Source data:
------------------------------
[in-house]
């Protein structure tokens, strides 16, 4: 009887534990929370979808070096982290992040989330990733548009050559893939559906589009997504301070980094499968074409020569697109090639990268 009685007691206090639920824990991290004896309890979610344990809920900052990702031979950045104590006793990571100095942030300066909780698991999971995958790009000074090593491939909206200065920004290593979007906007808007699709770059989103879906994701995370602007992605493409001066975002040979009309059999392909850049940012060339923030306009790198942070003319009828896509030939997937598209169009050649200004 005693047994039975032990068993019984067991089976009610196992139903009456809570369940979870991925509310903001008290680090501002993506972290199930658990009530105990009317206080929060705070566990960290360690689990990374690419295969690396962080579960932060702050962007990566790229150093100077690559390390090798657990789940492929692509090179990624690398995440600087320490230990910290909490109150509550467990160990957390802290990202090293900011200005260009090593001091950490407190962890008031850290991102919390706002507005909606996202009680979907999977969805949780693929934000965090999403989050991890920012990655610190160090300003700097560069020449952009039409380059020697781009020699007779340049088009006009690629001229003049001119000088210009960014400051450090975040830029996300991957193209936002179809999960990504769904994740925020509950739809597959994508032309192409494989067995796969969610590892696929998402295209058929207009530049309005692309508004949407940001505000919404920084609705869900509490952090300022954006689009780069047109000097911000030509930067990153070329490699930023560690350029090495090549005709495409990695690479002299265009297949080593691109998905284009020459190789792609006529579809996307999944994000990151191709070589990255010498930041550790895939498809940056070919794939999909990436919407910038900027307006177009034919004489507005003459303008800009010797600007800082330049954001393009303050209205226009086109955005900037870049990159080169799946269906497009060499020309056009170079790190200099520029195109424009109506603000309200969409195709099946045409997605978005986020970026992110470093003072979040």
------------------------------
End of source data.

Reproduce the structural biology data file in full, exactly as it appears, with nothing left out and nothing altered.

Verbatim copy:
[in-house]
């Protein structure tokens, strides 16, 4: 009887534990929370979808070096982290992040989330990733548009050559893939559906589009997504301070980094499968074409020569697109090639990268 009685007691206090639920824990991290004896309890979610344990809920900052990702031979950045104590006793990571100095942030300066909780698991999971995958790009000074090593491939909206200065920004290593979007906007808007699709770059989103879906994701995370602007992605493409001066975002040979009309059999392909850049940012060339923030306009790198942070003319009828896509030939997937598209169009050649200004 005693047994039975032990068993019984067991089976009610196992139903009456809570369940979870991925509310903001008290680090501002993506972290199930658990009530105990009317206080929060705070566990960290360690689990990374690419295969690396962080579960932060702050962007990566790229150093100077690559390390090798657990789940492929692509090179990624690398995440600087320490230990910290909490109150509550467990160990957390802290990202090293900011200005260009090593001091950490407190962890008031850290991102919390706002507005909606996202009680979907999977969805949780693929934000965090999403989050991890920012990655610190160090300003700097560069020449952009039409380059020697781009020699007779340049088009006009690629001229003049001119000088210009960014400051450090975040830029996300991957193209936002179809999960990504769904994740925020509950739809597959994508032309192409494989067995796969969610590892696929998402295209058929207009530049309005692309508004949407940001505000919404920084609705869900509490952090300022954006689009780069047109000097911000030509930067990153070329490699930023560690350029090495090549005709495409990695690479002299265009297949080593691109998905284009020459190789792609006529579809996307999944994000990151191709070589990255010498930041550790895939498809940056070919794939999909990436919407910038900027307006177009034919004489507005003459303008800009010797600007800082330049954001393009303050209205226009086109955005900037870049990159080169799946269906497009060499020309056009170079790190200099520029195109424009109506603000309200969409195709099946045409997605978005986020970026992110470093003072979040």